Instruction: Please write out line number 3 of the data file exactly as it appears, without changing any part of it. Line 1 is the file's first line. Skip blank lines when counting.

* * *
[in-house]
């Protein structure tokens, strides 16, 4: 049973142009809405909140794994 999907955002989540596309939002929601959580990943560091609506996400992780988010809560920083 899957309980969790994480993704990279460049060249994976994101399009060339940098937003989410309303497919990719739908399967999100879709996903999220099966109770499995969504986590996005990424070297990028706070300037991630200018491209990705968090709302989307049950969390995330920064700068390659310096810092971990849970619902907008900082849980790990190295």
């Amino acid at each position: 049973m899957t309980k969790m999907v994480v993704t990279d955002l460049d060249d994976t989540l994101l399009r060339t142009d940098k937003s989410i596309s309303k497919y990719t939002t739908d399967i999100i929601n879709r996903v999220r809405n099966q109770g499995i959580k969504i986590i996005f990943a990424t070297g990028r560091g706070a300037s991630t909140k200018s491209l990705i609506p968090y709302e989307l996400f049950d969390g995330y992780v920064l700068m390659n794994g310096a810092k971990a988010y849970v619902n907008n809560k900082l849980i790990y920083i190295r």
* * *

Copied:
């Amino acid at each position: 049973m899957t309980k969790m999907v994480v993704t990279d955002l460049d060249d994976t989540l994101l399009r060339t142009d940098k937003s989410i596309s309303k497919y990719t939002t739908d399967i999100i929601n879709r996903v999220r809405n099966q109770g499995i959580k969504i986590i996005f990943a990424t070297g990028r560091g706070a300037s991630t909140k200018s491209l990705i609506p968090y709302e989307l996400f049950d969390g995330y992780v920064l700068m390659n794994g310096a810092k971990a988010y849970v619902n907008n809560k900082l849980i790990y920083i190295r």